Washington, June 3 : While deja vu or ability to see the future is a much debated topic, it is this ability to see into the future that may explain how optical illusions trick us.
How optical illusions actually dodge our concentration is still a mystery. But now a cognitive scientist has said humans have an intrinsic ability to see into the future and that we get a glimpse of events one-tenth of a second before they occur and the mechanism behind this can tell us why we get tricked by optical illusions.
Mark Changizi of Rensselaer Polytechnic Institute in New York has said that the first step in the mechanism is a neural lag, experienced by almost everyone while awake. When light strikes the retina, about one-tenth of a second passes by before the brain translates the signal into a visual perception of the world.
While this lag is common knowledge, still there are debates over exactly how we compensate for this delay. In fact one school of thought has even proposed that it is our motor system that transforms our movements to offset the delay.
But, now Changizi has discovered that it's our visual system that has evolved to compensate for neural delays, by generating images of what will occur after one-tenth of a second. This is what keeps our view of the world in the present. It gives you enough heads up to catch a fly ball instead of getting socked in the face and move without banging with each other while walking in a crowd.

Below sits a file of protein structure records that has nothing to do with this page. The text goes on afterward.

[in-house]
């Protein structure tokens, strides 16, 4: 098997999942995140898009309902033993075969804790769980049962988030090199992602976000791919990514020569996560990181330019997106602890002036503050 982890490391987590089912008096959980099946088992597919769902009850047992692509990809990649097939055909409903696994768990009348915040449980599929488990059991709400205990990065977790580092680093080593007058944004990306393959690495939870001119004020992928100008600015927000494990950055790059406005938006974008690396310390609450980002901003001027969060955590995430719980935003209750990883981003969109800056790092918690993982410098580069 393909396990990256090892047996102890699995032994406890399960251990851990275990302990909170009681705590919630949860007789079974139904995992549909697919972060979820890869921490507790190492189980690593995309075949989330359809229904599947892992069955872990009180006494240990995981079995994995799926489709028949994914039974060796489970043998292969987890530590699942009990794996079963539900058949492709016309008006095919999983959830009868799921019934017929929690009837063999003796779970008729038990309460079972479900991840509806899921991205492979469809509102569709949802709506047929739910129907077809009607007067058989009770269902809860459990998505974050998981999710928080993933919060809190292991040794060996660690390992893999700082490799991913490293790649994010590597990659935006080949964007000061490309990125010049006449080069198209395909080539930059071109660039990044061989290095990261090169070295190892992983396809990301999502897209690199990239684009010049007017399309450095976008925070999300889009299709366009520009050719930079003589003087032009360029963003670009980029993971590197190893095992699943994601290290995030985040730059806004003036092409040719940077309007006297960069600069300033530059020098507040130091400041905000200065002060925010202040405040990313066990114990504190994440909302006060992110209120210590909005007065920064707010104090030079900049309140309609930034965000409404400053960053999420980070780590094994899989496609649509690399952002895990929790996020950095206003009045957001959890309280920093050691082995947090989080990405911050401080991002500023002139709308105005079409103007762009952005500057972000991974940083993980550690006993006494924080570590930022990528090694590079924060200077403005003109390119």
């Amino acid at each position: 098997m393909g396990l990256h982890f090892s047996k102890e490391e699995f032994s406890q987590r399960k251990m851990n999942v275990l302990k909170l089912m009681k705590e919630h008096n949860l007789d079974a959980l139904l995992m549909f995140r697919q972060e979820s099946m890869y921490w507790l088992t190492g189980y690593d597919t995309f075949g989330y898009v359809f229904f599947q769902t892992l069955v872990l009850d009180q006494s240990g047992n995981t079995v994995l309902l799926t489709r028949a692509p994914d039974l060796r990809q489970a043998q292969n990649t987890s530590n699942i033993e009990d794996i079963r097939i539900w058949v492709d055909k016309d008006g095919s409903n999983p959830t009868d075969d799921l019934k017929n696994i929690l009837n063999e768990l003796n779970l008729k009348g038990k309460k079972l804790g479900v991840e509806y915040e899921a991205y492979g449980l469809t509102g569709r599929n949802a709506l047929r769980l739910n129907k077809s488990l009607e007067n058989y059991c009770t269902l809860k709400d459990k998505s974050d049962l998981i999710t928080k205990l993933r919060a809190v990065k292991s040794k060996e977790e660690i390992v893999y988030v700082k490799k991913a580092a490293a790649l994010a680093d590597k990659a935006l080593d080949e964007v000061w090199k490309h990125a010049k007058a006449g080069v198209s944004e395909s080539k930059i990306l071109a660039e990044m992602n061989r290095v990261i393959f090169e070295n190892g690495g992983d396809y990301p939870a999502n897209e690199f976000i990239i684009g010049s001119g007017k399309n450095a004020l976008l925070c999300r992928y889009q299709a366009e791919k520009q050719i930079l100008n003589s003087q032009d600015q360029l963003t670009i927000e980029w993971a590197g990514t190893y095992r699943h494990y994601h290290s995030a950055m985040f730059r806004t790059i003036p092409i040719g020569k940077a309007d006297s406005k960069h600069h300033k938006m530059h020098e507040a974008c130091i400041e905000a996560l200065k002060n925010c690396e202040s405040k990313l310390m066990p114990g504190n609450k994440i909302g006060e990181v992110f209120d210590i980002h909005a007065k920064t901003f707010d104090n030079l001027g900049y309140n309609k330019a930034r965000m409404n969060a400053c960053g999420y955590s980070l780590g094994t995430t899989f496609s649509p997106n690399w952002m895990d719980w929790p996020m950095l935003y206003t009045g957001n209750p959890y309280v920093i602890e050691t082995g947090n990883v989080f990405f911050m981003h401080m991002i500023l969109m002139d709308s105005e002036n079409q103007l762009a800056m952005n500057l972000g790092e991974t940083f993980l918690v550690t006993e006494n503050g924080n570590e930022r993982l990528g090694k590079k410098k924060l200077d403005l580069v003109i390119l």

"Illusions occur when our brains attempt to perceive the future, and those perceptions don't match reality," Live Science quoted Changizi, as saying.
This foresight theory can explain the most common visual illusions, i.e. geometric illusions that involve shapes. For example, the Hering illusion, which looks like bike spokes around a central point, with vertical lines on either side of this central, so-called vanishing point.
While looking at this illusion, we think that we are moving forward, and this switches on our future-seeing abilities. And we were not actually moving and the figure is static, we tend to misperceive the straight lines as curved ones.
"Evolution has seen to it that geometric drawings like this elicit in us premonitions of the near future. The converging lines toward a vanishing point (the spokes) are cues that trick our brains into thinking we are moving forward - as we would in the real world, where the door frame (a pair of vertical lines) seems to bow out as we move through it - and we try to perceive what that world will look like in the next instant," said Changizi.
In reality, usually when you are approaching an object, not does its shape changes, but other variables, like the angular size (how much of your visual field the object takes up), speed and contrast between the object and background, will also change.
For example, if two objects are about the same distance in front of you, and you move toward one of the objects, that object will speed up more in the next moment, appear larger, have lower contrast (because something that is moving faster gets more blurred), and literally get nearer to you compared with the other object.
In fact, Changizi said that this future-seeing process could also explain several other types of illusions. He has even made a "grand unified theory," in which he organized 50 kinds of illusions into a matrix of 28 categories. The results can successfully predict how certain variables, such as proximity to the central point or size, will be perceived.
He said that finding a theory that works for so many different classes of illusions is "a theorist's dream." And the majority of ideas put forth to explain illusions have explained one or just a few types.
Changizi said that the theory is "a big new player in the debate about the origins of illusions. All I'm hoping for is that it becomes a giant gorilla on the block that can take some punches."
His research on this topic is detailed in the latest issue of the journal Cognitive Science.